Page last updated at 11:22 GMT, Monday, 2 June 2008 12:22 UK

'I still hadn't had any training'

BBC Wales reporter
Week In Week Out

The BBC undercover fiilming
We wore gloves and aprons, but a cleaner told me disinfecting the bedside chair didn't matter
I started working as a cleaner at the Royal Gwent through recruitment agency Smart Solutions.

On my first day, hospital supervisors showed me how to use the mop and buffer. They mentioned more training to clean barrier rooms; these are the isolation areas where patients with infections like Clostridium difficile are cared for.

During my research into C.difficile I discovered the bacteria create spores, which are produced by people with the infection. Proper infection control measures - such as the use of gloves and aprons - can help stop the spores being passed between patients.

At the end of my second shift at the Royal Gwent, I asked the supervisors when I would get any training in infection control. They told me that it would only take 10 minutes to say, "You just wash this with lemon gel, and wash it again with bleach".

The next day, I was asked to clean a barrier room on the children's ward. I still hadn't had any training. I also hadn't had a criminal record check, nor had my references been taken up. I could have been anyone, with any motive.

Royal Gwent Hospital
The trust said everything to improve standards of cleanliness was being done

A nurse asked an in-house cleaner and me to attend to a barrier room. But she didn't tell us exactly what we were dealing with, and I felt confused because I know different bugs require varying levels of cleaning.

We wore gloves and aprons, but a cleaner told me that disinfecting the bedside chair didn't matter. I did it anyway. Although we were told the barrier patient had used the toilet, the cleaner told me not to bother disinfecting this either. She also told me to use the same mop we had cleaned the bedroom with. I was worried about cross-infection.

During the same shift, another cleaner and I cleaned a bed space on a closed ward. She told me she thought it was blocked off to the public because of sickness and diarhhoea. Despite this, she didn't wear an apron. We visited other wards that day too, and I was concerned about what bacteria we could be carrying on our clothes.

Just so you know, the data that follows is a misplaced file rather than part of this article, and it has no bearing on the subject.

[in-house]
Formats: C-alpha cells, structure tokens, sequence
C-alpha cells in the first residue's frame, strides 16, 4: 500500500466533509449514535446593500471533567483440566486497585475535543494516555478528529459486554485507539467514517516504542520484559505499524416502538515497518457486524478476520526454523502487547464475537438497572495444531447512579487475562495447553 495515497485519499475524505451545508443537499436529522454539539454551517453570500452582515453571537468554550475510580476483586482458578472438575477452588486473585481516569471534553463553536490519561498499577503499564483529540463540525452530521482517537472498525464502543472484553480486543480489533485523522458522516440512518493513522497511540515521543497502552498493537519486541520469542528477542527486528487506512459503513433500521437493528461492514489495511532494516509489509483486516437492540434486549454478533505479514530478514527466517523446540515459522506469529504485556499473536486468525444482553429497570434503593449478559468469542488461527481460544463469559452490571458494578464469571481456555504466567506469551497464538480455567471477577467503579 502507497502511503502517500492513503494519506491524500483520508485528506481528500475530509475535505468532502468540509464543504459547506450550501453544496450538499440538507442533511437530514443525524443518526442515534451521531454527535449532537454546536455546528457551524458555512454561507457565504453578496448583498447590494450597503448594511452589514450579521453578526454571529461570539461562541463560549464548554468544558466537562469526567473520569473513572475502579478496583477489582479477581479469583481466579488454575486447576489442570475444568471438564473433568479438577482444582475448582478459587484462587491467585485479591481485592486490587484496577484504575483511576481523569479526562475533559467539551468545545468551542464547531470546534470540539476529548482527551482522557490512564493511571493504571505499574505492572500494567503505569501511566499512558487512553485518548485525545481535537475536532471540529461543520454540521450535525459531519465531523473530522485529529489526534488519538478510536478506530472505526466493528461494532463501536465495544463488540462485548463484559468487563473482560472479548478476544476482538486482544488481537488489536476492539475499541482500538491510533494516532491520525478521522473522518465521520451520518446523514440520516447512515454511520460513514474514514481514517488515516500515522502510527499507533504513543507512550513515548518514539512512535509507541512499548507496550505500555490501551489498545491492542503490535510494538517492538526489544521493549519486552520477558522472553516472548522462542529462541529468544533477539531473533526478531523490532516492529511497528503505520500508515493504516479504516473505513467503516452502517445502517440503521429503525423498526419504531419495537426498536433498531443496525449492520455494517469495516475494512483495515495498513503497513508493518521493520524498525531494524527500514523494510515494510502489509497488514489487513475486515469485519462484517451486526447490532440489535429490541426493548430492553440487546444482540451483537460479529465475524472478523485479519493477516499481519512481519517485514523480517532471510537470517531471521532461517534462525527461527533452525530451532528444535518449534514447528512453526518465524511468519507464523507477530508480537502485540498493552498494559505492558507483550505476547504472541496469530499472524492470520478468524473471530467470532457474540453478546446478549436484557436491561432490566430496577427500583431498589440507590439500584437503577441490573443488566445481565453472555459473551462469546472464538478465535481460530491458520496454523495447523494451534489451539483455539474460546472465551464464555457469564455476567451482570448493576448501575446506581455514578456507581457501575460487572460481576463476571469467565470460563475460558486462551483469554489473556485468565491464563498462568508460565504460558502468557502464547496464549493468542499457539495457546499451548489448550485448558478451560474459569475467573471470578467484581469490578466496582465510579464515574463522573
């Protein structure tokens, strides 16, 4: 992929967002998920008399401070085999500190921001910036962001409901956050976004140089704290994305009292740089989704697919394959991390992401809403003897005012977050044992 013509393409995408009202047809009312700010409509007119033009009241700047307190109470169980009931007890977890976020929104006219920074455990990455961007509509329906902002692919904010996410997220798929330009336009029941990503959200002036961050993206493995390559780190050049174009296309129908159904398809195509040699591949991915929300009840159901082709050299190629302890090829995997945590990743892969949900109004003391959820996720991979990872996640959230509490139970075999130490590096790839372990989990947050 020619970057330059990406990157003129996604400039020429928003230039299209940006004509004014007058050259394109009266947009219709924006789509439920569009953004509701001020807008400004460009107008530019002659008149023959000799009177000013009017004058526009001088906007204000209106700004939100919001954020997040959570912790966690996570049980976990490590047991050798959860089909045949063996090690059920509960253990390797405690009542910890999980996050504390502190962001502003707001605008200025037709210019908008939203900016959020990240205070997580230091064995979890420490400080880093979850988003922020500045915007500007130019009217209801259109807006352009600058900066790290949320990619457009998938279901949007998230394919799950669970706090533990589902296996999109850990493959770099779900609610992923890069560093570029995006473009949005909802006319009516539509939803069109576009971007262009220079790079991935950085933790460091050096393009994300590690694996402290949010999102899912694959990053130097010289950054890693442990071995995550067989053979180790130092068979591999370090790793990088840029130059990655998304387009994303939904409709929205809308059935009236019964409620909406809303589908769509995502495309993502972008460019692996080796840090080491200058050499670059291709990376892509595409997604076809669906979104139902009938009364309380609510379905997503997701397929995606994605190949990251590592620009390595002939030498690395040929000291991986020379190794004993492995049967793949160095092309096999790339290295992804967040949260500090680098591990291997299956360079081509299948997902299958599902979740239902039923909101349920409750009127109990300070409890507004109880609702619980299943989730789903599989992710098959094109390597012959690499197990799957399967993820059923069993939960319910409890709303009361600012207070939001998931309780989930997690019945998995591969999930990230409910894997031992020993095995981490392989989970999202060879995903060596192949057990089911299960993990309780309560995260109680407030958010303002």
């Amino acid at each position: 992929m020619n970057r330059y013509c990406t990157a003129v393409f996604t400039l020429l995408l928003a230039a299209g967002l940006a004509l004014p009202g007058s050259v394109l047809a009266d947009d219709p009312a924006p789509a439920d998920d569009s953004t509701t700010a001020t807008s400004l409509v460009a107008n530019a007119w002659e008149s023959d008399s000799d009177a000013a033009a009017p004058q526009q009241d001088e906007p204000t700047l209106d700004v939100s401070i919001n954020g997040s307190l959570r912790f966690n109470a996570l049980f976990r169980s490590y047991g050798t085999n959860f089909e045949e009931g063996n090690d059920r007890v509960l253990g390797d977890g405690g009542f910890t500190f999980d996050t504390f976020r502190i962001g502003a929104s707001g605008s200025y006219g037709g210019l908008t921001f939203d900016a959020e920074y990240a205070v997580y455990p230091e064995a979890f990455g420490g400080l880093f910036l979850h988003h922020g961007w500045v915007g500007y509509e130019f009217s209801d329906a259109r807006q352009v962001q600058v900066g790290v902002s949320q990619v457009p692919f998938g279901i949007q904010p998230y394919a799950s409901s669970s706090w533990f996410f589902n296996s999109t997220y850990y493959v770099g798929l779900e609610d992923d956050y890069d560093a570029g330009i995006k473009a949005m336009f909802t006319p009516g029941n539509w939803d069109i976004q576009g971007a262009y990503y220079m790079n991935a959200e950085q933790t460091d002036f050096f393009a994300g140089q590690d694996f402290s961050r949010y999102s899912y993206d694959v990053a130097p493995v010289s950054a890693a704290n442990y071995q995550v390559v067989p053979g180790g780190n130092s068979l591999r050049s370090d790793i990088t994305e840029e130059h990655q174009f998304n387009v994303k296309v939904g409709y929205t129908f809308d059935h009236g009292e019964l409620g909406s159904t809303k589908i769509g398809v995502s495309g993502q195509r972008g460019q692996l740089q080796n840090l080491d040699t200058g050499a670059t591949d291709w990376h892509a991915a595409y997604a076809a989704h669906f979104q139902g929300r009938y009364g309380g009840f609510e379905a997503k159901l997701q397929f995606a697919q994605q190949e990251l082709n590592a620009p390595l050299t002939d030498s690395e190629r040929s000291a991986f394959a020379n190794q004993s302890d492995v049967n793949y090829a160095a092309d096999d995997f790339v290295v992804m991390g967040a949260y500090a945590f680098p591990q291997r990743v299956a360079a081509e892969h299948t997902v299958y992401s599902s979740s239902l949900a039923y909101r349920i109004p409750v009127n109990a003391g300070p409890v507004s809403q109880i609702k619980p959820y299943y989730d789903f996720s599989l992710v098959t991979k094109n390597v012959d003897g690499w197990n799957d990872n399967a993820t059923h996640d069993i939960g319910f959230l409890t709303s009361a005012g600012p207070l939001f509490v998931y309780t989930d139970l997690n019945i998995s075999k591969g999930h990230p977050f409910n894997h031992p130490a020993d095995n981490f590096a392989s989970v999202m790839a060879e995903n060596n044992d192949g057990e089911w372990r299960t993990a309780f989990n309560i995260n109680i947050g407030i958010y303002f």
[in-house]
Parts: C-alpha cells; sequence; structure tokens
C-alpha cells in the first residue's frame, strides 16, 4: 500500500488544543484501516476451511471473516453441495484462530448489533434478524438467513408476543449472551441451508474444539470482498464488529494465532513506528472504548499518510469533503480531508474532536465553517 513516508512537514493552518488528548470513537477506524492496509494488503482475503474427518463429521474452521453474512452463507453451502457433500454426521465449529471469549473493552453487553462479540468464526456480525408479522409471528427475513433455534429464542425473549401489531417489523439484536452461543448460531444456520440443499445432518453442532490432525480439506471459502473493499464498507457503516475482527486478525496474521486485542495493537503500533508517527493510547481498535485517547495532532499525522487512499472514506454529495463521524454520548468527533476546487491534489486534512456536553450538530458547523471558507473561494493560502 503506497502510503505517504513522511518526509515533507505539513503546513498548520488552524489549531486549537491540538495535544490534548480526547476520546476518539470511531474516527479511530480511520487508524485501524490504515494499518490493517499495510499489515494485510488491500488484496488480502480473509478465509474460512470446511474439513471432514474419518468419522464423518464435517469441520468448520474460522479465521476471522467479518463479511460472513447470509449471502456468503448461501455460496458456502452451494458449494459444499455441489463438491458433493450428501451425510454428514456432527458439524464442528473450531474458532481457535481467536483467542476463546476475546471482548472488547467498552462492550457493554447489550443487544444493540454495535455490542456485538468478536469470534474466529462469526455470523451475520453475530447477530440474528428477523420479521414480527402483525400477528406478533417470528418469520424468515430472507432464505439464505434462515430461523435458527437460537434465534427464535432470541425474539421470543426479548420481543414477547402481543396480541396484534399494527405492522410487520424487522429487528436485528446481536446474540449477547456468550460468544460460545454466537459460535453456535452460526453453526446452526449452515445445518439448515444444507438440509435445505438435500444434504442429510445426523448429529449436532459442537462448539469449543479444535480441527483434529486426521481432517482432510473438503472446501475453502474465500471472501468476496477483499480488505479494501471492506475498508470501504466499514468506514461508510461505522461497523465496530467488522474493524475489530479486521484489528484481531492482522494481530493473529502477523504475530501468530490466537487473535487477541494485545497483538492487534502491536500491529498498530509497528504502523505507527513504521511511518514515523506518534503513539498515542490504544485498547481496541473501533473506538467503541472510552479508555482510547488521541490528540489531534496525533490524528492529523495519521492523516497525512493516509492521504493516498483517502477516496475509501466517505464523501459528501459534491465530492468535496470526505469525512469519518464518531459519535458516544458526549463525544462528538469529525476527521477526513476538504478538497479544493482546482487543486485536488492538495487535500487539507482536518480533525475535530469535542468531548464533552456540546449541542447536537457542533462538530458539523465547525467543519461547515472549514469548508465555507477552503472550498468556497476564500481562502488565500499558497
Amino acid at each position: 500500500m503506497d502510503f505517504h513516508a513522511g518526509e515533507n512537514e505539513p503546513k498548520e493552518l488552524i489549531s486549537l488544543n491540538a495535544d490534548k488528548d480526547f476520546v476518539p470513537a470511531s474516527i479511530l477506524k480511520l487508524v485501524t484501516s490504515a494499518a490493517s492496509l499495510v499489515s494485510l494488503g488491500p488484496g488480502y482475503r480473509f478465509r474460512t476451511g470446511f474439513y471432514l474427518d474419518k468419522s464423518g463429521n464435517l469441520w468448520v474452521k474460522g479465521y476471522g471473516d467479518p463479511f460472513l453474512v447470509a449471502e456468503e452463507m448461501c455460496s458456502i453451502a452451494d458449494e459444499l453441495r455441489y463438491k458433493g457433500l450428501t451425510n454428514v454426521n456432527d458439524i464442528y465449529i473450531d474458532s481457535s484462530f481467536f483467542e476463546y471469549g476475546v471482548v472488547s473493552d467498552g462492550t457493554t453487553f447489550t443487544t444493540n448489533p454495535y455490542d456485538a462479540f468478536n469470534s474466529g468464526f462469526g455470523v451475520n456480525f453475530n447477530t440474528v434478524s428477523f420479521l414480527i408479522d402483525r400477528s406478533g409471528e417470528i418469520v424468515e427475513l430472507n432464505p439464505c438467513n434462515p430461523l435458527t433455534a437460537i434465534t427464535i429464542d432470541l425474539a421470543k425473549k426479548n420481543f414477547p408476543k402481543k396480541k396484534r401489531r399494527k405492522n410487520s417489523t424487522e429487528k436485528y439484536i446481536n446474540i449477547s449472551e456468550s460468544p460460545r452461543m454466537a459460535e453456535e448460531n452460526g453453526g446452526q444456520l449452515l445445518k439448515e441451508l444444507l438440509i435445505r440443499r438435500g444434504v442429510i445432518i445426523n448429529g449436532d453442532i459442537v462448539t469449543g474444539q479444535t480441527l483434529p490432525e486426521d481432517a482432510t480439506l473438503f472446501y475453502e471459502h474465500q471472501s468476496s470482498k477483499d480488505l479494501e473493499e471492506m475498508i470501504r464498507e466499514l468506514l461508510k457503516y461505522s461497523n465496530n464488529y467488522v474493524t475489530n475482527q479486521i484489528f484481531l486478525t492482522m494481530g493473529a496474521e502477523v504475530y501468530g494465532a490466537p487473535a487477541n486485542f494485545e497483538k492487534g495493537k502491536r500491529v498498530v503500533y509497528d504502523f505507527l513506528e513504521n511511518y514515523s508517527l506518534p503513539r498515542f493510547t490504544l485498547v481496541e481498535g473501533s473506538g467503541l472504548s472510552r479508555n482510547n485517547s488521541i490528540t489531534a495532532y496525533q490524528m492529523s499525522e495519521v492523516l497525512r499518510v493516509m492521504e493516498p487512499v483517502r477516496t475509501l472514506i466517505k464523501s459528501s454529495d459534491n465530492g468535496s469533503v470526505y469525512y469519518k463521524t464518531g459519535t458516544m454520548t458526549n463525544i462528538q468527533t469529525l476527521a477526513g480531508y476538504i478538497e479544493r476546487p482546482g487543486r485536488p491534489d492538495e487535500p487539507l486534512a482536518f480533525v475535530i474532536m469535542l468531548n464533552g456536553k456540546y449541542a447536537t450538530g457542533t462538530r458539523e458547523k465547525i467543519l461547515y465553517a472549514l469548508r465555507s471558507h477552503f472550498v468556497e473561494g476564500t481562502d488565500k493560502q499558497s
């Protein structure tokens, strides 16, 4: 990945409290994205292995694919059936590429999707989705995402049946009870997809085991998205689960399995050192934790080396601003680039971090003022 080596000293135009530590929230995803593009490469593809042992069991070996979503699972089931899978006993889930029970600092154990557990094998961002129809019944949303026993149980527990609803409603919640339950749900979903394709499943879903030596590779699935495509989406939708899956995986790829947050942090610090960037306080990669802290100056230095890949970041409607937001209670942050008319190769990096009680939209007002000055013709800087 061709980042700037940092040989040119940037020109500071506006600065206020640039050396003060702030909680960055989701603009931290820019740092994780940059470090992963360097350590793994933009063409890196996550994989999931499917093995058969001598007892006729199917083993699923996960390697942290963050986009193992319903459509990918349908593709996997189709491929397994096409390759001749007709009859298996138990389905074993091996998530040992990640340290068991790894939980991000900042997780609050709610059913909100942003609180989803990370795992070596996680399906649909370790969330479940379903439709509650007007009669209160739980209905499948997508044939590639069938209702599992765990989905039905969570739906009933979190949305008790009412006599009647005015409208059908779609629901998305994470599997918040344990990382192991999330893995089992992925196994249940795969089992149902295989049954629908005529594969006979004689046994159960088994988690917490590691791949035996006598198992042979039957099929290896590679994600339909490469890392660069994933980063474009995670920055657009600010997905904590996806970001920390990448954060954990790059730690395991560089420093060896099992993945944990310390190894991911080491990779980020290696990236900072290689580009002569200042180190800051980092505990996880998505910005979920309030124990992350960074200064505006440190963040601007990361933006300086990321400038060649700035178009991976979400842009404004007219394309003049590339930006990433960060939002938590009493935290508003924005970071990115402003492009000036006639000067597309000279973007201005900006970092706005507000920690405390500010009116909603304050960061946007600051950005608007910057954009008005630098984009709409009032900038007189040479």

What's more, as we were leaving the closed ward, I was shocked to see food being prepared next to a trolley full of infected linen bags. Some of them had been left open. A cleaner had already admitted she didn't fasten clinical rubbish bags either. These contain waste such used swabs and dressings.

I discovered the time needed to do the required cleaning was in short supply at the Royal Gwent. On one shift, a cleaner admitted she hadn't had time to do any mopping. On another occasion, a different cleaner hadn't scrubbed the floor of a dirt treatment room.

Dr. Grant Robinson, medical director of Gwent Health NHS Trust, says he's "disappointed" by what I found at the hospital.

He says "everything that can be done to improve standards of cleanliness is being done and will continue to be done". With regards to CRB checks, he says the Trust has reviewed its policies to make sure they're in line with national guidance.

Smart Solutions told us it had complied with the trust's requirements and would continue working with the Royal Gwent to improve the recruitment process.

Week In Week Out is on BBC One Wales on Monday at 1930 BST. There is a special Eye on Wales debate on hospital infections on Monday at 1830 BST on BBC Radio Wales

Dirty hospital practices revealed
02 Jun 08 |  South East Wales
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16 Apr 08 |  Mid Wales
Patient's dossier on 'dirty' ward
23 Oct 07 |  North West Wales


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